Why calculating the performance of our investments is as much art as it is science.
Not surprisingly, buying a fund to manage our investments is not like purchasing a yogurt at the supermarket. The reason for this is rather obvious in that we either make or lose money in the things that we buy or sell as part of the strategy. Moreover, there are many other moving parts to calculating the so-called Net Asset Value (NAV), which determines the price at which we can buy or sell our funds. It is why so many investment professionals dread the end of the month.
It usually takes about a week to finalise the NAV. For the most part, that is because of the fund expenses which have to be reconciled, amortised, and allocated. For the average fund, there are dozens of individual cost items, such as the administration, custody, audit, or fund set up costs. Some are fixed, others are variable and many are in different currencies, which brings us to my favourite topic and the FX.
When a fund has different currency classes, it means that the investment manager has to hedge the exposure. Using forwards to protect against currency risk is one thing, but how the administrator deals with the costs is quite another. Forward contracts expire, whereas funds do not. If the timing does not coincide with month end, there are the unrealised profits or losses to deal with, and how to mark these is subject to change. That has to do with the cost of the roll of the forward contracts from one month to the other, and who is going to pay for that is anyone’s guess.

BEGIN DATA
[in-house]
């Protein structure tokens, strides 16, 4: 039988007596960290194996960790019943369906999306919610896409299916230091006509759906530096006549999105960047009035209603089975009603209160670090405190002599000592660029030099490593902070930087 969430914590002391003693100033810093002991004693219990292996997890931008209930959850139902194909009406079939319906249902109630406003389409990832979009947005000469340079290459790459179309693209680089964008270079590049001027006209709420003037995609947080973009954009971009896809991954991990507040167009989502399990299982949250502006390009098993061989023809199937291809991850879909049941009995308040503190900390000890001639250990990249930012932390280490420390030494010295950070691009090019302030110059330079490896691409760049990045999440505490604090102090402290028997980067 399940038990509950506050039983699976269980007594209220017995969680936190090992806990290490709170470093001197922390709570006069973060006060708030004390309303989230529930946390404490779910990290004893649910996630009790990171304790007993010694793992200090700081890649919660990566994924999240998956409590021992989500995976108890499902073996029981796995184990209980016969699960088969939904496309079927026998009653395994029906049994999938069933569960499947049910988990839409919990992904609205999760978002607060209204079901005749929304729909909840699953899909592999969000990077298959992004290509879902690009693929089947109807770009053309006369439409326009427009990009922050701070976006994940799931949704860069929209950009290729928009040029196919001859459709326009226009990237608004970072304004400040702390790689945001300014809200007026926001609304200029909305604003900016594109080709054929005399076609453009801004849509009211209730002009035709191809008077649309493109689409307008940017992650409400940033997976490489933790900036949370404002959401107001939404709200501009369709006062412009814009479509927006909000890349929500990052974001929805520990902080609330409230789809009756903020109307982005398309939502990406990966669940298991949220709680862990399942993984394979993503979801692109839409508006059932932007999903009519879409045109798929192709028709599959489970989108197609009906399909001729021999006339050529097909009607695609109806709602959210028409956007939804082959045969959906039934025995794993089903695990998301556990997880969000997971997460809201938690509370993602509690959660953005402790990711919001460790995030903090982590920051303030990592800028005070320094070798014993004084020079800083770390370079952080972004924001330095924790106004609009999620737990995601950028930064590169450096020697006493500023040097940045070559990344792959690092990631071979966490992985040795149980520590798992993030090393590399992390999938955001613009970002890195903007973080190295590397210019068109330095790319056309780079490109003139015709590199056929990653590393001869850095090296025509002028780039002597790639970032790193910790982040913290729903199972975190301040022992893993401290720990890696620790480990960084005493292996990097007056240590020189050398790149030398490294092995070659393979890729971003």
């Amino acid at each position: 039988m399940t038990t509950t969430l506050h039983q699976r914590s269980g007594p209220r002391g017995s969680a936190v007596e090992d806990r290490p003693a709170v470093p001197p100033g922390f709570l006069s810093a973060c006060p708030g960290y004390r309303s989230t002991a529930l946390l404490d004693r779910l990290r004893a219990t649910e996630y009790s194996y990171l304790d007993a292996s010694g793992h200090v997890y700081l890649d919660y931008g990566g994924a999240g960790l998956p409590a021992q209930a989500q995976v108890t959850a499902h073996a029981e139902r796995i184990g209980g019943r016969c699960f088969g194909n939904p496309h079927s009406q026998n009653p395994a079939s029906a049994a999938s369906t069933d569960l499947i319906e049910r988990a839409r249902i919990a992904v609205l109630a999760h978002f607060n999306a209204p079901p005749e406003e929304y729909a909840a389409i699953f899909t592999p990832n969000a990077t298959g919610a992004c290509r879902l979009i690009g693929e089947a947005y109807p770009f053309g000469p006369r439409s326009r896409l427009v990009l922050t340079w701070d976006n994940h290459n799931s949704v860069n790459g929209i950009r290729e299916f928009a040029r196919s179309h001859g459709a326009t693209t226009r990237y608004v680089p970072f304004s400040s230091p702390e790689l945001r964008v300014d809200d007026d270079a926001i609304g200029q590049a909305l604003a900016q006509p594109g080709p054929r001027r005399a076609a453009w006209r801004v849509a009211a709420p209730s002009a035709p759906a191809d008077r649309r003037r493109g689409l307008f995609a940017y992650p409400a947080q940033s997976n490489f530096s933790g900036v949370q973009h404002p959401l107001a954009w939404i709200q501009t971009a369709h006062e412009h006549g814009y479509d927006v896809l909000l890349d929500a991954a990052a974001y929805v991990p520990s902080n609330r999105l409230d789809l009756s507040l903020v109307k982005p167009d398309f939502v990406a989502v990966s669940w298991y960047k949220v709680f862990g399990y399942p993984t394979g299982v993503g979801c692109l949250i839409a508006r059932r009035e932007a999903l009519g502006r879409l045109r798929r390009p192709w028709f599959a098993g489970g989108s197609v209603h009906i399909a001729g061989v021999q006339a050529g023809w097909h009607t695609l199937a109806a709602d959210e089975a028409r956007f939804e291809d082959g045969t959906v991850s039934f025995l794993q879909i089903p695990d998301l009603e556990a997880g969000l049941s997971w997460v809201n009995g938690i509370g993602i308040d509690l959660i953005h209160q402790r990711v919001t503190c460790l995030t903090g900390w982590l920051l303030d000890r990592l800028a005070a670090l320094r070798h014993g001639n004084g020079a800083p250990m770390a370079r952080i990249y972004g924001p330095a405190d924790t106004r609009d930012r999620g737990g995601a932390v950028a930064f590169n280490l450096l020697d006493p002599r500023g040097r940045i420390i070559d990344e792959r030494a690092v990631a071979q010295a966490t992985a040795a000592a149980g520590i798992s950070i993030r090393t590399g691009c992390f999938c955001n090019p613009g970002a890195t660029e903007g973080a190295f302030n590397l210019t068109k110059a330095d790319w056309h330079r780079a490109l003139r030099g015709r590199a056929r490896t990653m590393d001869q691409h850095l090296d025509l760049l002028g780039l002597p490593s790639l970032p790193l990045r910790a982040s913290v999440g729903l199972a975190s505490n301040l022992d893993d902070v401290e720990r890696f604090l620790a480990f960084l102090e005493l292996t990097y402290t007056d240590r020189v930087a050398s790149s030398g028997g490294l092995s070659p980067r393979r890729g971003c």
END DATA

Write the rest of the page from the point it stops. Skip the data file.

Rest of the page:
Then there is the valuation of the underlying investment instruments. Corporate actions such as dividends, rights issues, or stock splits can cause utter havoc when trying to account for the correct pricing in a given month. Some instruments are also more liquid than others, so the fair value can sometimes be hard to come by. The whole thing gets exponentially more complicated when you use financial derivatives which tend to trade twenty four hours a day. For the purposes of calculating the NAV, do you take the price at the close of business, the end of day and for which time zone?
Once you get into so called over the counter (OTC) instruments, you begin to lose the will to live as the pricing is dependent on the counterparty to deliver. Do you mark the price to the Bid or the Ask, and do you agree with their pricing? Maybe they have also made a mistake, given all the things they have to do to calculate their NAV? But that’s not all, people also make mistakes, and sometimes the administrator will pick the wrong price as their system has pulled in a different ticker. If that’s not enough, there is also fraud. I once booked a trade at the wrong price only to find out that the counterparty had matched mine, because it was in their favour, making a mockery of the entire concept of reconciliation.
All in all, it is a horrible process and before you say UCITS funds produce NAVs on a daily basis, well there is a reason why they underperform. Clearly, there is a cost to perform all of the afore mentioned tasks. So, the next time you receive your NAV from your friendly local neighbourhood fund manager, think of all the hard work that goes into producing what is seemingly a very simple number. You may also wish to thank your lucky stars if you don’t have to go through this process on a regular basis.